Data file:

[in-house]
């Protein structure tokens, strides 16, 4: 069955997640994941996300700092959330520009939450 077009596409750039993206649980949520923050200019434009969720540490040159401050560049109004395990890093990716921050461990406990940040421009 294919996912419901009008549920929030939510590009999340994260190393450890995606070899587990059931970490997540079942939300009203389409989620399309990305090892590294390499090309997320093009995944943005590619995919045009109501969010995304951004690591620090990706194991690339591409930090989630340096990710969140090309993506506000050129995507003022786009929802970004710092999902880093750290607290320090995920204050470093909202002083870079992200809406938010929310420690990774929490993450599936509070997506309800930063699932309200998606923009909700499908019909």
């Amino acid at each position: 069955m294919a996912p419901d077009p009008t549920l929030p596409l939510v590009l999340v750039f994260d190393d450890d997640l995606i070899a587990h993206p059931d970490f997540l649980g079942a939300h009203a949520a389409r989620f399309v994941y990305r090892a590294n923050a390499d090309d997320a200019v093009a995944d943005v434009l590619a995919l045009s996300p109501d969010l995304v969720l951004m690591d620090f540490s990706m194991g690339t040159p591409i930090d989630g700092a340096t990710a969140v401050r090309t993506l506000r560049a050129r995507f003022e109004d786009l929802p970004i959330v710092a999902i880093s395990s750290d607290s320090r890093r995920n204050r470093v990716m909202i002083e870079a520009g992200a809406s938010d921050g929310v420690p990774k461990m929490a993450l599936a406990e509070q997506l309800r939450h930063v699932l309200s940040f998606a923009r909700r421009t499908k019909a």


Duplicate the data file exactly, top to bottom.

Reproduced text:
[in-house]
């Protein structure tokens, strides 16, 4: 069955997640994941996300700092959330520009939450 077009596409750039993206649980949520923050200019434009969720540490040159401050560049109004395990890093990716921050461990406990940040421009 294919996912419901009008549920929030939510590009999340994260190393450890995606070899587990059931970490997540079942939300009203389409989620399309990305090892590294390499090309997320093009995944943005590619995919045009109501969010995304951004690591620090990706194991690339591409930090989630340096990710969140090309993506506000050129995507003022786009929802970004710092999902880093750290607290320090995920204050470093909202002083870079992200809406938010929310420690990774929490993450599936509070997506309800930063699932309200998606923009909700499908019909």
């Amino acid at each position: 069955m294919a996912p419901d077009p009008t549920l929030p596409l939510v590009l999340v750039f994260d190393d450890d997640l995606i070899a587990h993206p059931d970490f997540l649980g079942a939300h009203a949520a389409r989620f399309v994941y990305r090892a590294n923050a390499d090309d997320a200019v093009a995944d943005v434009l590619a995919l045009s996300p109501d969010l995304v969720l951004m690591d620090f540490s990706m194991g690339t040159p591409i930090d989630g700092a340096t990710a969140v401050r090309t993506l506000r560049a050129r995507f003022e109004d786009l929802p970004i959330v710092a999902i880093s395990s750290d607290s320090r890093r995920n204050r470093v990716m909202i002083e870079a520009g992200a809406s938010d921050g929310v420690p990774k461990m929490a993450l599936a406990e509070q997506l309800r939450h930063v699932l309200s940040f998606a923009r909700r421009t499908k019909a």